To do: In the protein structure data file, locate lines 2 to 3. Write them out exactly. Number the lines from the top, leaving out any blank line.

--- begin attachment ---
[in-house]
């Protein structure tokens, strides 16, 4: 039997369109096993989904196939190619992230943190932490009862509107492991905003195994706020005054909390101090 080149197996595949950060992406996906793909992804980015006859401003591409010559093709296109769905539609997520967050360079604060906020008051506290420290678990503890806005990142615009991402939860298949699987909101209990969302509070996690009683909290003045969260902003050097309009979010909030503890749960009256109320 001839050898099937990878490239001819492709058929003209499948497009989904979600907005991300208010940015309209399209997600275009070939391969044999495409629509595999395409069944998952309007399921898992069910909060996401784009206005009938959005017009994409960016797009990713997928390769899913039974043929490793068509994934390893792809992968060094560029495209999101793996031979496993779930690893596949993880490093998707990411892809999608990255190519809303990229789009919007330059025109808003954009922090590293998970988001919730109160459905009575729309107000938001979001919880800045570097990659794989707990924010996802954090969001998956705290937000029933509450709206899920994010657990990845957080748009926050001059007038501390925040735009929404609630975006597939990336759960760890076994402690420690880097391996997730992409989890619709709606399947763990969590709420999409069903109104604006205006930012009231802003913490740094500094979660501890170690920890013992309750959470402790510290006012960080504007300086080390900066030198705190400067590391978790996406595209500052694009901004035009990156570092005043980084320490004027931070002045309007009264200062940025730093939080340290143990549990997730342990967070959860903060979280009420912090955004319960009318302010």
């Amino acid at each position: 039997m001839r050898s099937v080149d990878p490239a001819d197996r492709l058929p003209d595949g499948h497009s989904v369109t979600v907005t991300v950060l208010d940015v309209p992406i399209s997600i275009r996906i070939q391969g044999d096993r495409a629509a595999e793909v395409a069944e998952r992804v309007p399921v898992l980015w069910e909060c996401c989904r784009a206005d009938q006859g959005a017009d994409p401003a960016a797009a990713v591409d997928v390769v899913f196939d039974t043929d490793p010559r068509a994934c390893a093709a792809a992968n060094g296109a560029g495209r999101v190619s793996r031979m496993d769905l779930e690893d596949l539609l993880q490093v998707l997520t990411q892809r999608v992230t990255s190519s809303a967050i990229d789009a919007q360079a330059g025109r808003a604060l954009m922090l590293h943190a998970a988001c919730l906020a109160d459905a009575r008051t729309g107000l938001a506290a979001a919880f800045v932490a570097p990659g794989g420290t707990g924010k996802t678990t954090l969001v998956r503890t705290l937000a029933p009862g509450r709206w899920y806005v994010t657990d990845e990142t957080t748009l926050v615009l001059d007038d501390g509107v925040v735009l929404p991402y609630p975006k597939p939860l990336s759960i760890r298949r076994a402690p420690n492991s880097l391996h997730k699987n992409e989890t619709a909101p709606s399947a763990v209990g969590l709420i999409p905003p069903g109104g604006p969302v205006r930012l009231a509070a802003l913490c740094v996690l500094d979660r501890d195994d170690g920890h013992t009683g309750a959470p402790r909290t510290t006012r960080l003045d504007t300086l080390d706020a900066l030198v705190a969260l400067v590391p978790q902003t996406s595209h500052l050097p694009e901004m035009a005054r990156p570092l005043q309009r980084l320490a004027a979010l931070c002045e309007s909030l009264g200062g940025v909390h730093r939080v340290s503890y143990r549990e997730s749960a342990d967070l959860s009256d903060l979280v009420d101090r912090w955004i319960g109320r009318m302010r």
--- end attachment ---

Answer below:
């Protein structure tokens, strides 16, 4: 039997369109096993989904196939190619992230943190932490009862509107492991905003195994706020005054909390101090 080149197996595949950060992406996906793909992804980015006859401003591409010559093709296109769905539609997520967050360079604060906020008051506290420290678990503890806005990142615009991402939860298949699987909101209990969302509070996690009683909290003045969260902003050097309009979010909030503890749960009256109320 001839050898099937990878490239001819492709058929003209499948497009989904979600907005991300208010940015309209399209997600275009070939391969044999495409629509595999395409069944998952309007399921898992069910909060996401784009206005009938959005017009994409960016797009990713997928390769899913039974043929490793068509994934390893792809992968060094560029495209999101793996031979496993779930690893596949993880490093998707990411892809999608990255190519809303990229789009919007330059025109808003954009922090590293998970988001919730109160459905009575729309107000938001979001919880800045570097990659794989707990924010996802954090969001998956705290937000029933509450709206899920994010657990990845957080748009926050001059007038501390925040735009929404609630975006597939990336759960760890076994402690420690880097391996997730992409989890619709709606399947763990969590709420999409069903109104604006205006930012009231802003913490740094500094979660501890170690920890013992309750959470402790510290006012960080504007300086080390900066030198705190400067590391978790996406595209500052694009901004035009990156570092005043980084320490004027931070002045309007009264200062940025730093939080340290143990549990997730342990967070959860903060979280009420912090955004319960009318302010």
């Amino acid at each position: 039997m001839r050898s099937v080149d990878p490239a001819d197996r492709l058929p003209d595949g499948h497009s989904v369109t979600v907005t991300v950060l208010d940015v309209p992406i399209s997600i275009r996906i070939q391969g044999d096993r495409a629509a595999e793909v395409a069944e998952r992804v309007p399921v898992l980015w069910e909060c996401c989904r784009a206005d009938q006859g959005a017009d994409p401003a960016a797009a990713v591409d997928v390769v899913f196939d039974t043929d490793p010559r068509a994934c390893a093709a792809a992968n060094g296109a560029g495209r999101v190619s793996r031979m496993d769905l779930e690893d596949l539609l993880q490093v998707l997520t990411q892809r999608v992230t990255s190519s809303a967050i990229d789009a919007q360079a330059g025109r808003a604060l954009m922090l590293h943190a998970a988001c919730l906020a109160d459905a009575r008051t729309g107000l938001a506290a979001a919880f800045v932490a570097p990659g794989g420290t707990g924010k996802t678990t954090l969001v998956r503890t705290l937000a029933p009862g509450r709206w899920y806005v994010t657990d990845e990142t957080t748009l926050v615009l001059d007038d501390g509107v925040v735009l929404p991402y609630p975006k597939p939860l990336s759960i760890r298949r076994a402690p420690n492991s880097l391996h997730k699987n992409e989890t619709a909101p709606s399947a763990v209990g969590l709420i999409p905003p069903g109104g604006p969302v205006r930012l009231a509070a802003l913490c740094v996690l500094d979660r501890d195994d170690g920890h013992t009683g309750a959470p402790r909290t510290t006012r960080l003045d504007t300086l080390d706020a900066l030198v705190a969260l400067v590391p978790q902003t996406s595209h500052l050097p694009e901004m035009a005054r990156p570092l005043q309009r980084l320490a004027a979010l931070c002045e309007s909030l009264g200062g940025v909390h730093r939080v340290s503890y143990r549990e997730s749960a342990d967070l959860s009256d903060l979280v009420d101090r912090w955004i319960g109320r009318m302010r």